There must be limits as to the degree of humiliation Peter’s retainers will tolerate, but each episode only seems to unleash new refinements. It’s not that Peter is especially evil, he’s just monumentally stupid and insensitive. In his directness and lack of guile he’s almost likeable.
Elle Fanning’s Catherine, like her real-life model, is a would-be intellectual who finds herself surrounded by backward and ignorant aristocrats. The ladies-in-waiting can’t read but they’re well-versed in intrigues and petty malice. There is no interest in the Enlightenment ideas with which Catherine hopes to draw Russia out of the dark ages. For almost everyone else at court, change is unthinkable.
She finds an ally in her personal maid, Marial (Phoebe Fox), a former noble who has been consigned to ranks of the servants because of a spectacular indiscretion by her drunken father. The only glimmer of intellect belongs to Count Orlov (Sacha Dhawan), who tries to use his role as advisor to introduce a few discreet reforms. Orlov’s arch-enemy is the Archbishop (Adam Godley)– universally known as “Archie” – who sees it as his duty to resist every proposed innovation. The only other major figure in the inner circle whom Catherine needs take seriously, is General Velementov (Douglas Hodge), the permanently pickled head of the armed forces.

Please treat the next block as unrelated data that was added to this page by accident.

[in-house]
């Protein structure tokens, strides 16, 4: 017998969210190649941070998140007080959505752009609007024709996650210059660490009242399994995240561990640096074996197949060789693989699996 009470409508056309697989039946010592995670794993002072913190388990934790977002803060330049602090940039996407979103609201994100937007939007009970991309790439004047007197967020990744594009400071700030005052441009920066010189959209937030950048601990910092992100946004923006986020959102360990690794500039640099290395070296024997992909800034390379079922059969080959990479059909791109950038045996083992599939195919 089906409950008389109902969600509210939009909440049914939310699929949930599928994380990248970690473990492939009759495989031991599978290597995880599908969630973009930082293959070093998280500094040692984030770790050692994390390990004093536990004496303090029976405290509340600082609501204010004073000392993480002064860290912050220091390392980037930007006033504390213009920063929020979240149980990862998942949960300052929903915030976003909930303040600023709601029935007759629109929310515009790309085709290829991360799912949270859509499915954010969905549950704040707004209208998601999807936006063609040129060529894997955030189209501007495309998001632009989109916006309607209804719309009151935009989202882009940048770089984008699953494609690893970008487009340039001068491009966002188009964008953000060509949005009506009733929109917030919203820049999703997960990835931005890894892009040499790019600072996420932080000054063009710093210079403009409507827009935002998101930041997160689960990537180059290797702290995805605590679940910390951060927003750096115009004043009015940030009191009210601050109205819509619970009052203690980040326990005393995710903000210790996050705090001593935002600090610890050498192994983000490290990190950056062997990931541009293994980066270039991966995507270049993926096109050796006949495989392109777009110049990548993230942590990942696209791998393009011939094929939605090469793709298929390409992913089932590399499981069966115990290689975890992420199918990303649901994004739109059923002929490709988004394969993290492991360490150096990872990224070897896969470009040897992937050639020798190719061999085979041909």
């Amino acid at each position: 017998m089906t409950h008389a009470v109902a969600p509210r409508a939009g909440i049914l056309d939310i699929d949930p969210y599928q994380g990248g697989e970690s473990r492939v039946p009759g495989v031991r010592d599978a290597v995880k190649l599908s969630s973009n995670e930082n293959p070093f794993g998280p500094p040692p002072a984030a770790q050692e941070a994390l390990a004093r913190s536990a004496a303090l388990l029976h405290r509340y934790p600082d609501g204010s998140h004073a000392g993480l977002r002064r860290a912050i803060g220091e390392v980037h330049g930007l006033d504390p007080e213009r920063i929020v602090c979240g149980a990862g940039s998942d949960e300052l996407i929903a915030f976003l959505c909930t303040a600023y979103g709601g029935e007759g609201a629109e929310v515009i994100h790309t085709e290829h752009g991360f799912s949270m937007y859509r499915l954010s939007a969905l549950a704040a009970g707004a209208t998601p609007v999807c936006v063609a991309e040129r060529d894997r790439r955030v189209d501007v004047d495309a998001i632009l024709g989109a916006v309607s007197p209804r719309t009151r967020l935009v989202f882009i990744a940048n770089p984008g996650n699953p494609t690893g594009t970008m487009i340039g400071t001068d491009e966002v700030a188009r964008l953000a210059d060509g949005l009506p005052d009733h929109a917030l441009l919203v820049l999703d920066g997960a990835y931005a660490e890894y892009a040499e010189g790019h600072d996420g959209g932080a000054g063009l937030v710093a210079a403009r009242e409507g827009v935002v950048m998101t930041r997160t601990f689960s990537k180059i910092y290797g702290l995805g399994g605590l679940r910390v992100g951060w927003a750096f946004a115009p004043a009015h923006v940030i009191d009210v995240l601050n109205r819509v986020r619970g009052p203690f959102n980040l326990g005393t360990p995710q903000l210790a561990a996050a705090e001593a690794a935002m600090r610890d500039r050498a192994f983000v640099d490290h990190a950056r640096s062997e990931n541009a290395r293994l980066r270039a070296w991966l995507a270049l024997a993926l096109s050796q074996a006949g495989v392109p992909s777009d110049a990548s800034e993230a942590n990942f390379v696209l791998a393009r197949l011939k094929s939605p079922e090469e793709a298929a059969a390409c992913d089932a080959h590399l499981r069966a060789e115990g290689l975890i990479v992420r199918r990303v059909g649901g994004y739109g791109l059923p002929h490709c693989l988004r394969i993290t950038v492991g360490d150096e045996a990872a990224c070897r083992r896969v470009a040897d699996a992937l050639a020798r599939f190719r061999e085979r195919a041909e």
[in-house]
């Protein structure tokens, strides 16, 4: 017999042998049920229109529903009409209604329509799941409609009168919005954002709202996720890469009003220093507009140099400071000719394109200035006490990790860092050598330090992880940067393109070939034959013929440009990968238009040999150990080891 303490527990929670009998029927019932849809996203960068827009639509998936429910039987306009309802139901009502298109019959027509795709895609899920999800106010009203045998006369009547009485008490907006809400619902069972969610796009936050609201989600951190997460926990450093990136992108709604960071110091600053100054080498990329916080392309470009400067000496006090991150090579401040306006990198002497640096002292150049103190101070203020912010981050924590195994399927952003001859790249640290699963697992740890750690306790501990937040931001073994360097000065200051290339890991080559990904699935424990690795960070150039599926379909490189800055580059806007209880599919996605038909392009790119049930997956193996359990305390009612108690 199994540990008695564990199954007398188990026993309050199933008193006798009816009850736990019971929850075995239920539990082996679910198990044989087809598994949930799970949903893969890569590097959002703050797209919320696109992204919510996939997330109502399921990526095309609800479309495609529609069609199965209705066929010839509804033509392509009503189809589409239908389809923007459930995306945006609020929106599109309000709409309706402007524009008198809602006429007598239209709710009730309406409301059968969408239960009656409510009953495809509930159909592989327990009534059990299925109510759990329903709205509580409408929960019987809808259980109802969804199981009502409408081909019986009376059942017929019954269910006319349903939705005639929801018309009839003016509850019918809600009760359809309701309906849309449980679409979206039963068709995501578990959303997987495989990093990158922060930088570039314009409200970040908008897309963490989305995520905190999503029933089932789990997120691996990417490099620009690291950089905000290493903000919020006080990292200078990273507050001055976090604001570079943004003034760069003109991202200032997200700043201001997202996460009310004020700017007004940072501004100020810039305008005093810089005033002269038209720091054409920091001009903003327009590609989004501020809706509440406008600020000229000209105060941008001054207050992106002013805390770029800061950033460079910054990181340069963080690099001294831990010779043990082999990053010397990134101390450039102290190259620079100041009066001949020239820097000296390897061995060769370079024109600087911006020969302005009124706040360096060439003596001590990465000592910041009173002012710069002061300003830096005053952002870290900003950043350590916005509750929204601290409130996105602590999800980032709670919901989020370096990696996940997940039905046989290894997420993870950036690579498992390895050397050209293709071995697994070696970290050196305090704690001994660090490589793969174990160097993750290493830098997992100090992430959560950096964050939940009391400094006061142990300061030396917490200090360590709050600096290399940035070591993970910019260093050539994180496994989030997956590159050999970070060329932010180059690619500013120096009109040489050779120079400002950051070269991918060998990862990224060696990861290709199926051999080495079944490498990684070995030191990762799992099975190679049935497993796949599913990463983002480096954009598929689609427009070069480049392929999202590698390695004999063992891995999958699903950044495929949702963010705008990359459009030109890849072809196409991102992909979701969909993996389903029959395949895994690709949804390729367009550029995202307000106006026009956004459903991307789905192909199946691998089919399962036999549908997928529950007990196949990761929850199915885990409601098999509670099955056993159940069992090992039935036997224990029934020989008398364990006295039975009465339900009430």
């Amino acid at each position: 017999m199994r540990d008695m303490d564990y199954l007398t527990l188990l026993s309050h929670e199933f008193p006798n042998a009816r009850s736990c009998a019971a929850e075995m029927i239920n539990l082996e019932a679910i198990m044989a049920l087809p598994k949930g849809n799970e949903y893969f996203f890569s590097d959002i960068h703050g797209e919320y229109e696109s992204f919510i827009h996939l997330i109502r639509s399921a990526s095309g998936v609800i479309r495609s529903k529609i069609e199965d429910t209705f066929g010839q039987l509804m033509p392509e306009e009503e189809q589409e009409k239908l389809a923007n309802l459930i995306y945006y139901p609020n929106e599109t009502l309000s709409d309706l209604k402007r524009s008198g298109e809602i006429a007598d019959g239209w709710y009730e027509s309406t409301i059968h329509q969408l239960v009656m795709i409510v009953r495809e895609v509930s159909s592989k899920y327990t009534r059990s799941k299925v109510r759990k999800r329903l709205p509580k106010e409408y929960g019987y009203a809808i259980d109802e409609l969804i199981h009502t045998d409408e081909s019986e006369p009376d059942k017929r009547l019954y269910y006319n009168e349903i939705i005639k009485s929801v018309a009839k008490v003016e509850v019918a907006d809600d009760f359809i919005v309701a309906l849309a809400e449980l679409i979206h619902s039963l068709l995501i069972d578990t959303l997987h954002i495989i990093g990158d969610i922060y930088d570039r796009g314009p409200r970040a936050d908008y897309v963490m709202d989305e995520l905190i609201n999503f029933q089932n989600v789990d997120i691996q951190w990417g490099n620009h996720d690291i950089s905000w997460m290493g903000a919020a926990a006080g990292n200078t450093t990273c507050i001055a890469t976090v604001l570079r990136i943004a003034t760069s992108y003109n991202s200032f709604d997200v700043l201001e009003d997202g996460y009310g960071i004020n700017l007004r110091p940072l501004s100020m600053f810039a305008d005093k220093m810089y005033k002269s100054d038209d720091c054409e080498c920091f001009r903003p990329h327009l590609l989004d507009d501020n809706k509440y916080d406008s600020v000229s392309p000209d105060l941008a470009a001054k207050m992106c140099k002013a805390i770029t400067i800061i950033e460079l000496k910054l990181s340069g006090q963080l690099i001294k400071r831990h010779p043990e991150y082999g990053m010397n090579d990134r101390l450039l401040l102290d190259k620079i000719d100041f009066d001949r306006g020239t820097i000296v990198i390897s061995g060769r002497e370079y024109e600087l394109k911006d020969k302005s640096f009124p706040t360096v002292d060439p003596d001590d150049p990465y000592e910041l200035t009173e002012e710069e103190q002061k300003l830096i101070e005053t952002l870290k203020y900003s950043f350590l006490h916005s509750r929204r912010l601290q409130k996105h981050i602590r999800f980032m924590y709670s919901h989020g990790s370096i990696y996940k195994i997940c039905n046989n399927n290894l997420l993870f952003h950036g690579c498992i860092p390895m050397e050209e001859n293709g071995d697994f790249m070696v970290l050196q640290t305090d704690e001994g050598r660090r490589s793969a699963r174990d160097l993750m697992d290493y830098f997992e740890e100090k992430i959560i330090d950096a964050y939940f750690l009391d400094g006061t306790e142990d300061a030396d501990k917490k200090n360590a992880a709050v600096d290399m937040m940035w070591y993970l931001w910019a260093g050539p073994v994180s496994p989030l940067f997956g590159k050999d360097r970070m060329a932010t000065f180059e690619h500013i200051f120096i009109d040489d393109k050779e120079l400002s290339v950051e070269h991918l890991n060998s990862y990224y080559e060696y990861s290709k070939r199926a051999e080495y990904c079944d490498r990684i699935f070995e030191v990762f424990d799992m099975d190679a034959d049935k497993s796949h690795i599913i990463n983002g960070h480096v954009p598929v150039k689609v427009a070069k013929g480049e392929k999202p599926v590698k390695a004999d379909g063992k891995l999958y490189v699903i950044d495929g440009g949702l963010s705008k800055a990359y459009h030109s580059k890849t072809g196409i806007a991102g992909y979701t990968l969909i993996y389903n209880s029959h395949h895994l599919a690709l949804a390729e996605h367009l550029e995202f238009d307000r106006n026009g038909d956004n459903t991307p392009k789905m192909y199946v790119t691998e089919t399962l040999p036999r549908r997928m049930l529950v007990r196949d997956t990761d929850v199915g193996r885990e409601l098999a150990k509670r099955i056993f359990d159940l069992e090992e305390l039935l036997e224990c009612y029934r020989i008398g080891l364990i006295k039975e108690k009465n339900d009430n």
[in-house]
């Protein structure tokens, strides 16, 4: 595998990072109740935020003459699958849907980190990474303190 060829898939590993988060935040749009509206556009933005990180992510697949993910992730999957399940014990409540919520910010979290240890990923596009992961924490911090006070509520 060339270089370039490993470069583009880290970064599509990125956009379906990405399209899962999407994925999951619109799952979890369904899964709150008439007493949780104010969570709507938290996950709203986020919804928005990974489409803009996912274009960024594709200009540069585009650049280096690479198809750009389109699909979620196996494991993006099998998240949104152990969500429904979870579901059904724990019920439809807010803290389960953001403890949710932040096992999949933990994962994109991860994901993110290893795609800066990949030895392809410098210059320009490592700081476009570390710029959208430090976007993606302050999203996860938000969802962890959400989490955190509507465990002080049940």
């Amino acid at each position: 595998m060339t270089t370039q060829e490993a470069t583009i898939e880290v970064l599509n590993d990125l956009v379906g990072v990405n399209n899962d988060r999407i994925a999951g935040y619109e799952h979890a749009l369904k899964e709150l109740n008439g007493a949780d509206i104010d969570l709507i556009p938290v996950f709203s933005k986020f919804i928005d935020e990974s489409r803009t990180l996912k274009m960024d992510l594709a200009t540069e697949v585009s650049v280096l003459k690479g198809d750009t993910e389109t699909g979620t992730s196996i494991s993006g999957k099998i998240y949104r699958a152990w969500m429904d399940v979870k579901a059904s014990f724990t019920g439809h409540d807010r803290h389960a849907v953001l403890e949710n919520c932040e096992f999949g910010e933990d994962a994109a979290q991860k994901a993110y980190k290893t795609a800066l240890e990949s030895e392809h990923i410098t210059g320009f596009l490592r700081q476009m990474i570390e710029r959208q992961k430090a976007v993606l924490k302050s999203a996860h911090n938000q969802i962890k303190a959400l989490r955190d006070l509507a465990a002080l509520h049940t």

When his sexual relations with Catherine prove less than satisfactory, Peter decides she needs a lover to cheer her up a bit. The chosen man is Leo (Sebastian De Souza), a small nobleman with a large appendage, willing to do his duty for the Motherland. Leo is the love interest, but Catherine’s dalliance with him never sits easily with her autocratic ambitions.
The comic style of The Great is not far removed from the Carry On movies, just slightly more extreme in terms of expletives and bloodshed. It’s hard to sustain this kind of romp over the course of ten episodes, but although the story can feel over-extended at times, it’s never boring.
The series is a poor advertisement for those absolute monarchs who ruled by divine right rather than through any personal qualities. The real Peter III was such an oaf that Nicholas Hoult’s portrait is almost an improvement. Catherine wrote that Peter’s talk was of a “dullness” she had never seen equalled. He was a delinquent who brought about his own downfall with his impudent and foolish behaviour.
If one wanted to find a broader context for this series we wouldn’t be looking to feudal Russia, but to the United States today, where another ruler, affectionately dubbed an idiot, a dope and a moron, by his own (former) aides, is trying on the mantle of absolute power. Yes, like every other film and TV series made today we can find a trail back to Trumpland! One wonders if Melania nurtures any fantasies of incipient greatness.
Created by Tony McNamara
Starring Elle Fanning, Nicholas Hoult, Phoebe Fox, Gwilym Lee, Sasha Dhawan, Adam Godley, Belinda Bromilow, Charity Wakefield, Douglas Hodge, Sebastian De Souza.
Australia/UK, rated MA 15+, 10 episodes of 50 mins each
Streaming on Stan
Published in the Australian Financial Review, 30 May, 2020